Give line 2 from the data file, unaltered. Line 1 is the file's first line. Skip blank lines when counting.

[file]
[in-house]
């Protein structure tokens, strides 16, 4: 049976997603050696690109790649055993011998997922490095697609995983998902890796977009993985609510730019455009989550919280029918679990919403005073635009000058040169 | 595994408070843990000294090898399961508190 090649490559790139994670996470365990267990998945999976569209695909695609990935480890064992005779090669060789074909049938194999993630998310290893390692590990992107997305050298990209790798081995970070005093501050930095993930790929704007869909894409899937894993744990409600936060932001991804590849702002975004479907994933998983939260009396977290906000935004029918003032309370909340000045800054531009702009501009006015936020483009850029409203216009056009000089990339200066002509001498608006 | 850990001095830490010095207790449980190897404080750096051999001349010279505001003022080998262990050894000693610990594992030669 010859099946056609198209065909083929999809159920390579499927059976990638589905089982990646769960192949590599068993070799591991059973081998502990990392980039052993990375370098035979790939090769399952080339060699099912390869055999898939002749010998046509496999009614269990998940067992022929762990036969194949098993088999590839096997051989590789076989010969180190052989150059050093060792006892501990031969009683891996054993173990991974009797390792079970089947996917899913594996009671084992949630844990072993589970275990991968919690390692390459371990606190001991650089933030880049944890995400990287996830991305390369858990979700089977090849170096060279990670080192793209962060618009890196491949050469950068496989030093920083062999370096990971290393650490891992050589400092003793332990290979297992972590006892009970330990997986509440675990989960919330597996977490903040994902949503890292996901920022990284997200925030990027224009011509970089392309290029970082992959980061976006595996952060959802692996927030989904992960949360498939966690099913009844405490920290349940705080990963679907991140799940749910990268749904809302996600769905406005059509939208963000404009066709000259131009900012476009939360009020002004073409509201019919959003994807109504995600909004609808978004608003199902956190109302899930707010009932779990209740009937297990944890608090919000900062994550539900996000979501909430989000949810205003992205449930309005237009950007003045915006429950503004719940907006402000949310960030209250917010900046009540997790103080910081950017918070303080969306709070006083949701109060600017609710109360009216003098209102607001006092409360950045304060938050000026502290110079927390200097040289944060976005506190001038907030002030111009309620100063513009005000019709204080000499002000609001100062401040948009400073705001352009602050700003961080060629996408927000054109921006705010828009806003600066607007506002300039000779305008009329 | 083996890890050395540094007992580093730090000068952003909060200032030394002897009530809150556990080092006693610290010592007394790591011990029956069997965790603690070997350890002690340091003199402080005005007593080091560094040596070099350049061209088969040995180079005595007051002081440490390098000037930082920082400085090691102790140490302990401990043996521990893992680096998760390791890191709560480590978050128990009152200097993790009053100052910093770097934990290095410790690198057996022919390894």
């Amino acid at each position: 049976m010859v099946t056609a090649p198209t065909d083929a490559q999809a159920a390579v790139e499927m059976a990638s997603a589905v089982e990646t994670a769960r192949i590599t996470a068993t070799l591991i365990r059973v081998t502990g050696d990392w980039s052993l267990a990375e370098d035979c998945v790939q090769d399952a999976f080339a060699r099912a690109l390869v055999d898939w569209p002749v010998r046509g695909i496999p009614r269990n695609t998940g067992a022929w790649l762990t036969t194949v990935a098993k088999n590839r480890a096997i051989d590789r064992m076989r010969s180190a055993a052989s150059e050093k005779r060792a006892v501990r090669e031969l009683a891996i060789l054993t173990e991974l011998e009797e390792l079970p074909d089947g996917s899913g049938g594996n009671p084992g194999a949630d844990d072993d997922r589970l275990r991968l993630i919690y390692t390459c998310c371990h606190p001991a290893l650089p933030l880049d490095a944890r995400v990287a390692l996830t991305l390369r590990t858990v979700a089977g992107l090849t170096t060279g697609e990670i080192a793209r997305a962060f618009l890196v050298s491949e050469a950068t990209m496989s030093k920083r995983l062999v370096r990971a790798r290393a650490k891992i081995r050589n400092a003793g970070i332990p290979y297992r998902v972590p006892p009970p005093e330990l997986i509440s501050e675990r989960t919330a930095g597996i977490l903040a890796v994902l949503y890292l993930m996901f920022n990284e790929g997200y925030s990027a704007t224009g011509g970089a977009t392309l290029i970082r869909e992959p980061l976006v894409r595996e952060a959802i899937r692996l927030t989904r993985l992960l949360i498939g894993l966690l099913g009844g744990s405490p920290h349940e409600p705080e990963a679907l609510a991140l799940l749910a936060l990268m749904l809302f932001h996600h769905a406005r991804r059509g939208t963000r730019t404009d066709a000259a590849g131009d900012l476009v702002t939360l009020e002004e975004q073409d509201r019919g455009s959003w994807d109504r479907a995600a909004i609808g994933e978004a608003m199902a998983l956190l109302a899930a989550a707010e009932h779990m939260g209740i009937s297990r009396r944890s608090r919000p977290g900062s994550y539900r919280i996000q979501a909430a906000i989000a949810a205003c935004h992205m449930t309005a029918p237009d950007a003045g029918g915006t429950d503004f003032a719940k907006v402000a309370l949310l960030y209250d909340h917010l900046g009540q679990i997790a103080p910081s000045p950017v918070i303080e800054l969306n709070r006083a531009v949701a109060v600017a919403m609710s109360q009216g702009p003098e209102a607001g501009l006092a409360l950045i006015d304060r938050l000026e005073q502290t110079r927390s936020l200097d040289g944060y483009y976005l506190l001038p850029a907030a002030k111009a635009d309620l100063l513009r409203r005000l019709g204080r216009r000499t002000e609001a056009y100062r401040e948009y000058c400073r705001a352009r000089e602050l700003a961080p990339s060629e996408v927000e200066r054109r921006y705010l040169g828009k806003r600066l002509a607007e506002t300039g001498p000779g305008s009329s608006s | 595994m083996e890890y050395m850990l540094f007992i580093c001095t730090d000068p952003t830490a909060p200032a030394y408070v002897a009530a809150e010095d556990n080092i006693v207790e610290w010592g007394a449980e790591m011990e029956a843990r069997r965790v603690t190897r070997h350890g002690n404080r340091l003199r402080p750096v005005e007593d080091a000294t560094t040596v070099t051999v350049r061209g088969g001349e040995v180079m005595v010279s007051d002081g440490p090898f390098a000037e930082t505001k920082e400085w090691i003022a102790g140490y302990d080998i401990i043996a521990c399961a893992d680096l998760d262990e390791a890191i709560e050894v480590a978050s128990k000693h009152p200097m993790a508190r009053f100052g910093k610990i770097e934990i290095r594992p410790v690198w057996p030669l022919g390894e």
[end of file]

């Protein structure tokens, strides 16, 4: 049976997603050696690109790649055993011998997922490095697609995983998902890796977009993985609510730019455009989550919280029918679990919403005073635009000058040169 | 595994408070843990000294090898399961508190 090649490559790139994670996470365990267990998945999976569209695909695609990935480890064992005779090669060789074909049938194999993630998310290893390692590990992107997305050298990209790798081995970070005093501050930095993930790929704007869909894409899937894993744990409600936060932001991804590849702002975004479907994933998983939260009396977290906000935004029918003032309370909340000045800054531009702009501009006015936020483009850029409203216009056009000089990339200066002509001498608006 | 850990001095830490010095207790449980190897404080750096051999001349010279505001003022080998262990050894000693610990594992030669 010859099946056609198209065909083929999809159920390579499927059976990638589905089982990646769960192949590599068993070799591991059973081998502990990392980039052993990375370098035979790939090769399952080339060699099912390869055999898939002749010998046509496999009614269990998940067992022929762990036969194949098993088999590839096997051989590789076989010969180190052989150059050093060792006892501990031969009683891996054993173990991974009797390792079970089947996917899913594996009671084992949630844990072993589970275990991968919690390692390459371990606190001991650089933030880049944890995400990287996830991305390369858990979700089977090849170096060279990670080192793209962060618009890196491949050469950068496989030093920083062999370096990971290393650490891992050589400092003793332990290979297992972590006892009970330990997986509440675990989960919330597996977490903040994902949503890292996901920022990284997200925030990027224009011509970089392309290029970082992959980061976006595996952060959802692996927030989904992960949360498939966690099913009844405490920290349940705080990963679907991140799940749910990268749904809302996600769905406005059509939208963000404009066709000259131009900012476009939360009020002004073409509201019919959003994807109504995600909004609808978004608003199902956190109302899930707010009932779990209740009937297990944890608090919000900062994550539900996000979501909430989000949810205003992205449930309005237009950007003045915006429950503004719940907006402000949310960030209250917010900046009540997790103080910081950017918070303080969306709070006083949701109060600017609710109360009216003098209102607001006092409360950045304060938050000026502290110079927390200097040289944060976005506190001038907030002030111009309620100063513009005000019709204080000499002000609001100062401040948009400073705001352009602050700003961080060629996408927000054109921006705010828009806003600066607007506002300039000779305008009329 | 083996890890050395540094007992580093730090000068952003909060200032030394002897009530809150556990080092006693610290010592007394790591011990029956069997965790603690070997350890002690340091003199402080005005007593080091560094040596070099350049061209088969040995180079005595007051002081440490390098000037930082920082400085090691102790140490302990401990043996521990893992680096998760390791890191709560480590978050128990009152200097993790009053100052910093770097934990290095410790690198057996022919390894």